Image by kodama (home) via FlickrJobs 101: How to conduct a job search for older workers
This article started life as a comment on a blog. I then posted "7 tips for 50+ workers" on my blog earlier today and got a great reaction along with a number of additional ideas. With the additional tips and suggestions, here are 15 great ideas to help older workers conduct a successful search
My thanks to Angela Rao-Brown, Angela Rosario, and Maurene Kaplan Grey for their additional contributions.
I spoke recently with a client who had sent out over 750 resumes in a year and received only 4 responses. I was
aghast astonished by this, and by his resilient reply.
That’s better than some other people my age that I know, so I must be doing something right!
As we continued the conversation I made a number of suggestions for him to consider as part of his on-going job search. Here is the plan we cam up with, along with a number of other suggestions that were crowdsourced from my blog readers.
- Utilize non-traditional search tools. I recommended a number of job aggregators and local boards outside the big 3 - Indeed, SimplyHired, workforce50, Linkup, jobshouts, etc.
- Network in non-traditional groups (tech, social media) to break challenge age perceptions
- Consider other opportunities – contract, consulting, – look for work places like elance, Guru, Sologig, odesk, and others. Consider teaching at colleges or on-line at schools like Webster or the University of PHX.
- Get over the idea that you have to work in a certain business sector. Stretch boundaries. Consider non-profit, etc
- Increase your geographic reach. Consider New Orleans, for example. Relocate if necessary, and if possible. You can always move back where you left down the road if you want to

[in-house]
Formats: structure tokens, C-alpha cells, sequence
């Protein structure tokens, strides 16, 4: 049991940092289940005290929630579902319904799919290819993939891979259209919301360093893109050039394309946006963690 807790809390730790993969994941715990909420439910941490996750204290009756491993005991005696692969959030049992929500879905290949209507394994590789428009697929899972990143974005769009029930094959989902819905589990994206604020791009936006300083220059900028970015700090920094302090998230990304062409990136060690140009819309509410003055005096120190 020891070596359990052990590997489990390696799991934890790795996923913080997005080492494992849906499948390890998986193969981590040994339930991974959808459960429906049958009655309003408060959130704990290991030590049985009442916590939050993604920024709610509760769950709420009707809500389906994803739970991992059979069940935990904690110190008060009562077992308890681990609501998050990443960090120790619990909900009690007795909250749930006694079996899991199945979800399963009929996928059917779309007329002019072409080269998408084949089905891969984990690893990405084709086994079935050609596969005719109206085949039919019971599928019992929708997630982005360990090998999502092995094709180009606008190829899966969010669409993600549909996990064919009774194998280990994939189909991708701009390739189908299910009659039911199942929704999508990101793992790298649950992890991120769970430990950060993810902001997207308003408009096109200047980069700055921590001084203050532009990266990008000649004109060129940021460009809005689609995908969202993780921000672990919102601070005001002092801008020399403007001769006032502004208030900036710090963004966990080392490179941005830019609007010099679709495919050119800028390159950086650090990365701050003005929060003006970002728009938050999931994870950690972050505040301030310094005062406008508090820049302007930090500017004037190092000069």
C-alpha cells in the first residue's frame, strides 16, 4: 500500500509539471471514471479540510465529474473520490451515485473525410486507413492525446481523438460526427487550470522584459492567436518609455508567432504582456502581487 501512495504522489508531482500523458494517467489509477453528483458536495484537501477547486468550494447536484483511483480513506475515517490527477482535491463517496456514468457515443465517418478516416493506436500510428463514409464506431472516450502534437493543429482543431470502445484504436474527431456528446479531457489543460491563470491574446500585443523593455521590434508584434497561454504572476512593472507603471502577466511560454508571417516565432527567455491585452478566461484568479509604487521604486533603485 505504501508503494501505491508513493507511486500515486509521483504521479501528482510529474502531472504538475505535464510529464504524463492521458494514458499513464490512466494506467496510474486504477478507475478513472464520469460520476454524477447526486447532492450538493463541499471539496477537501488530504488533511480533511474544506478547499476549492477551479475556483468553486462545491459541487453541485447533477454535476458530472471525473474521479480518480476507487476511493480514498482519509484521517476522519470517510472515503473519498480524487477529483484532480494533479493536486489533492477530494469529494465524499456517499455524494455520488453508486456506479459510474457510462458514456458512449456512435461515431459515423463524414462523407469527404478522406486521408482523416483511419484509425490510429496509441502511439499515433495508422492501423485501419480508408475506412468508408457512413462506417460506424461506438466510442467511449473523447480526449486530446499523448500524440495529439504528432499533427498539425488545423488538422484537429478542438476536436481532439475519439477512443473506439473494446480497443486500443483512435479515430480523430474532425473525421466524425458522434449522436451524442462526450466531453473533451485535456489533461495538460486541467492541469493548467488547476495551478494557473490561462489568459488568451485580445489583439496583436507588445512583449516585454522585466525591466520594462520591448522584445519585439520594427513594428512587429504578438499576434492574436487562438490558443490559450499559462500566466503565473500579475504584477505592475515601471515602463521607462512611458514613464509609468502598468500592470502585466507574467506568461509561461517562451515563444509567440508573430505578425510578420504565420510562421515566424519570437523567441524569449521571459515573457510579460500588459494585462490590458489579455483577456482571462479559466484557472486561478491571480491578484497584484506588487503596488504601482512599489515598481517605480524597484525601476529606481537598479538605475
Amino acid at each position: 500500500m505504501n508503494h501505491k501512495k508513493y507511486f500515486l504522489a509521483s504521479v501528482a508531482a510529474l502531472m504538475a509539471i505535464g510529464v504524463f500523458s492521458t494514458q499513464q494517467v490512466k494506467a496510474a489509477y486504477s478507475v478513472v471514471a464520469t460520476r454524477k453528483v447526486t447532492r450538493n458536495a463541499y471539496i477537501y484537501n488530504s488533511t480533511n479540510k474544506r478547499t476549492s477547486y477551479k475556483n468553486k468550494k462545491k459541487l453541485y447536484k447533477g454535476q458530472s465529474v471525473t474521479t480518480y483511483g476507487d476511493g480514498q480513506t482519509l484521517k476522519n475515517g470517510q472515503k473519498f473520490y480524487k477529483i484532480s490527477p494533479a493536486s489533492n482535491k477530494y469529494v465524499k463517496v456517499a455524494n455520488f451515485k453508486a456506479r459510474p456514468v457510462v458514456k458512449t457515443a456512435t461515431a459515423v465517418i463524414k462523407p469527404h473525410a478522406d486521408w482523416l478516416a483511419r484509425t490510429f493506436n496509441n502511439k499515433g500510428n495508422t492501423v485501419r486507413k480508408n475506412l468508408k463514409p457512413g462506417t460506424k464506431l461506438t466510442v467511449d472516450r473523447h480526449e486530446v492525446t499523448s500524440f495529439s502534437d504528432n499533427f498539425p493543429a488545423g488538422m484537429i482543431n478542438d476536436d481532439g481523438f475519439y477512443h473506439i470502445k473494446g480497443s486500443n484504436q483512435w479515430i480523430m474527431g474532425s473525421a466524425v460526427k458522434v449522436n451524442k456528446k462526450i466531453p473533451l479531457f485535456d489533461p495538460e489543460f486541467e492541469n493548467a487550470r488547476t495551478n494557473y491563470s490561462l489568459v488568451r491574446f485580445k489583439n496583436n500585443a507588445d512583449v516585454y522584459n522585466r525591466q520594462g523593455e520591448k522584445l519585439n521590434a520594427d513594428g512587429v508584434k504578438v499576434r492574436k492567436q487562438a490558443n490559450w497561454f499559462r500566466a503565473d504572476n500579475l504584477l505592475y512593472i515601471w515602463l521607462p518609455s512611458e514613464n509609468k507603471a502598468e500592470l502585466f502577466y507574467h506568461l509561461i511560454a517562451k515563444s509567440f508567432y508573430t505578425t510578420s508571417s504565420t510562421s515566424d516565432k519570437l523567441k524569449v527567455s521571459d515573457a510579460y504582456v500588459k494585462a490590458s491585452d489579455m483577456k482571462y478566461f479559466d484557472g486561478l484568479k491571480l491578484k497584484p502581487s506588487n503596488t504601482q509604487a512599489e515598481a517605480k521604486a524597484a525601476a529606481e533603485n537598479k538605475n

- Increase your voice wherever possible, with relevance. people will see it. It might help, and certainly can’t hurt!
- Spend time on new things just for you. Be assertive about your job search, but don’t let it consume you.
- Be sure to post your job search on locations like LinkedIn and Facebook so your extended network is aware, but don't be annoying or appear desperate.
- Open your mind. Be receptive to any opportunity, and don't let preconcieved notions turn you off to any potential opportunity.
- Consider reading HR blogs for job advice. You can find over numerous bloggers and contacts by visiting just two sites, HR Alltop and HRM Today.
- Join (or start) an "accountability" group--3 or 4 people who meet once a week and hold each other accountable for job-search commitments.
- Volunteer. The United Way, for example, can place you in a position that requires your skills. Broadens your network.
- Seek a "hold-me-over" job before you need to dip into your savings. It can be a one-day-a- week job in retail. An evening job bartendering.
- Seek opportunities to get out of your comfort zone.
- Build a personal brand. See the slideshare presentation Me 2.0 by Maurene Grey.
Posted using ShareThis